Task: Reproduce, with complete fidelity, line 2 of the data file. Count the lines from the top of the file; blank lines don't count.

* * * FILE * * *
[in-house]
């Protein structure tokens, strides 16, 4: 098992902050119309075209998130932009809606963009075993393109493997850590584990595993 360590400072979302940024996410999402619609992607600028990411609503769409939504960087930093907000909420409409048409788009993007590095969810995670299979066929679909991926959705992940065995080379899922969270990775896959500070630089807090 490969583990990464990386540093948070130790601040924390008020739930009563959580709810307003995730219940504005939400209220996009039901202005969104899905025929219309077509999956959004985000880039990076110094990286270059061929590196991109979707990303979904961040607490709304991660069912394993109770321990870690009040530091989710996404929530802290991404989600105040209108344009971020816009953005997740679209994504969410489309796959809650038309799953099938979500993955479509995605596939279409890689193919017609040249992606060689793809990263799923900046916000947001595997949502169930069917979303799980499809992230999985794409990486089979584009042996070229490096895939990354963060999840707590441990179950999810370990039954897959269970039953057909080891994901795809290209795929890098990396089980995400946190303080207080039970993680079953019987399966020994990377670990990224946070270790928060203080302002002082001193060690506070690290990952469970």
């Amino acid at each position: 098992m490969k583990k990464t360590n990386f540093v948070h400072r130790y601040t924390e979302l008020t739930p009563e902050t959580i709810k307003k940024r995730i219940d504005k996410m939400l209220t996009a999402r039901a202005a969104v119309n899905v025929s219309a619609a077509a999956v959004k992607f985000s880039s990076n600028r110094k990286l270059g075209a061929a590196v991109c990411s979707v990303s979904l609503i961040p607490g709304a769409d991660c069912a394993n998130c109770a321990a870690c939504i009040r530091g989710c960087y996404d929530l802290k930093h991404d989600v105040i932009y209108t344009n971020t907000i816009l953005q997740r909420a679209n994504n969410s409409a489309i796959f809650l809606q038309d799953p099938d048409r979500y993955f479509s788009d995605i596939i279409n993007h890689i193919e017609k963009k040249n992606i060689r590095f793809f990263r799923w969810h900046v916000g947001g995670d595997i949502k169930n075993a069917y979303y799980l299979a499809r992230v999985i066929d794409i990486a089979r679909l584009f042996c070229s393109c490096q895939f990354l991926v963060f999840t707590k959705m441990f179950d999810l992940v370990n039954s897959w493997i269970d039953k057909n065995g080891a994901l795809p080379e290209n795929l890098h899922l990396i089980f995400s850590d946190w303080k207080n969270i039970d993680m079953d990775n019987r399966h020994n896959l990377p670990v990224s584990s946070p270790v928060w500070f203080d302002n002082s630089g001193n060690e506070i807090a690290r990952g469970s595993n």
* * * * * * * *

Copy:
């Protein structure tokens, strides 16, 4: 098992902050119309075209998130932009809606963009075993393109493997850590584990595993 360590400072979302940024996410999402619609992607600028990411609503769409939504960087930093907000909420409409048409788009993007590095969810995670299979066929679909991926959705992940065995080379899922969270990775896959500070630089807090 490969583990990464990386540093948070130790601040924390008020739930009563959580709810307003995730219940504005939400209220996009039901202005969104899905025929219309077509999956959004985000880039990076110094990286270059061929590196991109979707990303979904961040607490709304991660069912394993109770321990870690009040530091989710996404929530802290991404989600105040209108344009971020816009953005997740679209994504969410489309796959809650038309799953099938979500993955479509995605596939279409890689193919017609040249992606060689793809990263799923900046916000947001595997949502169930069917979303799980499809992230999985794409990486089979584009042996070229490096895939990354963060999840707590441990179950999810370990039954897959269970039953057909080891994901795809290209795929890098990396089980995400946190303080207080039970993680079953019987399966020994990377670990990224946070270790928060203080302002002082001193060690506070690290990952469970």